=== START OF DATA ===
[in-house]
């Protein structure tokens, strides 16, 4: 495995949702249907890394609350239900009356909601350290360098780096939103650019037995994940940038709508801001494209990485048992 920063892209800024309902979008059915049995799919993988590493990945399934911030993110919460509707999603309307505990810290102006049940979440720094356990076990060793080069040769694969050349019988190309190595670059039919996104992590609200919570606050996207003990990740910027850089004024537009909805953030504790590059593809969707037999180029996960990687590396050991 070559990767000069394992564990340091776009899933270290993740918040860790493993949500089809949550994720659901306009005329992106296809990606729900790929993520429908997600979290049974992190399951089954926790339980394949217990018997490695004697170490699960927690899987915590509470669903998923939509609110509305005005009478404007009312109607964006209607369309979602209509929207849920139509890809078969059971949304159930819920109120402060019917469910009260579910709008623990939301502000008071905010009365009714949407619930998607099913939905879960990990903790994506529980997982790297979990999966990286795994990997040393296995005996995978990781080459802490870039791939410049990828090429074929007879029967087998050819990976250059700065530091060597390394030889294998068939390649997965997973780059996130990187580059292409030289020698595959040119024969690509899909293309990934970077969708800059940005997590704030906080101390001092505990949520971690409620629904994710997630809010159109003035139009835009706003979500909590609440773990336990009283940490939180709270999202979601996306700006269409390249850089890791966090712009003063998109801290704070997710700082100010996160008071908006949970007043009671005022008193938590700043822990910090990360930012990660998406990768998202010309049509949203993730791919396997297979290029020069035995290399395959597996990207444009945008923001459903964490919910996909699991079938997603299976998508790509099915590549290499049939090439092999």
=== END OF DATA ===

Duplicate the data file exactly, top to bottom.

[in-house]
């Protein structure tokens, strides 16, 4: 495995949702249907890394609350239900009356909601350290360098780096939103650019037995994940940038709508801001494209990485048992 920063892209800024309902979008059915049995799919993988590493990945399934911030993110919460509707999603309307505990810290102006049940979440720094356990076990060793080069040769694969050349019988190309190595670059039919996104992590609200919570606050996207003990990740910027850089004024537009909805953030504790590059593809969707037999180029996960990687590396050991 070559990767000069394992564990340091776009899933270290993740918040860790493993949500089809949550994720659901306009005329992106296809990606729900790929993520429908997600979290049974992190399951089954926790339980394949217990018997490695004697170490699960927690899987915590509470669903998923939509609110509305005005009478404007009312109607964006209607369309979602209509929207849920139509890809078969059971949304159930819920109120402060019917469910009260579910709008623990939301502000008071905010009365009714949407619930998607099913939905879960990990903790994506529980997982790297979990999966990286795994990997040393296995005996995978990781080459802490870039791939410049990828090429074929007879029967087998050819990976250059700065530091060597390394030889294998068939390649997965997973780059996130990187580059292409030289020698595959040119024969690509899909293309990934970077969708800059940005997590704030906080101390001092505990949520971690409620629904994710997630809010159109003035139009835009706003979500909590609440773990336990009283940490939180709270999202979601996306700006269409390249850089890791966090712009003063998109801290704070997710700082100010996160008071908006949970007043009671005022008193938590700043822990910090990360930012990660998406990768998202010309049509949203993730791919396997297979290029020069035995290399395959597996990207444009945008923001459903964490919910996909699991079938997603299976998508790509099915590549290499049939090439092999």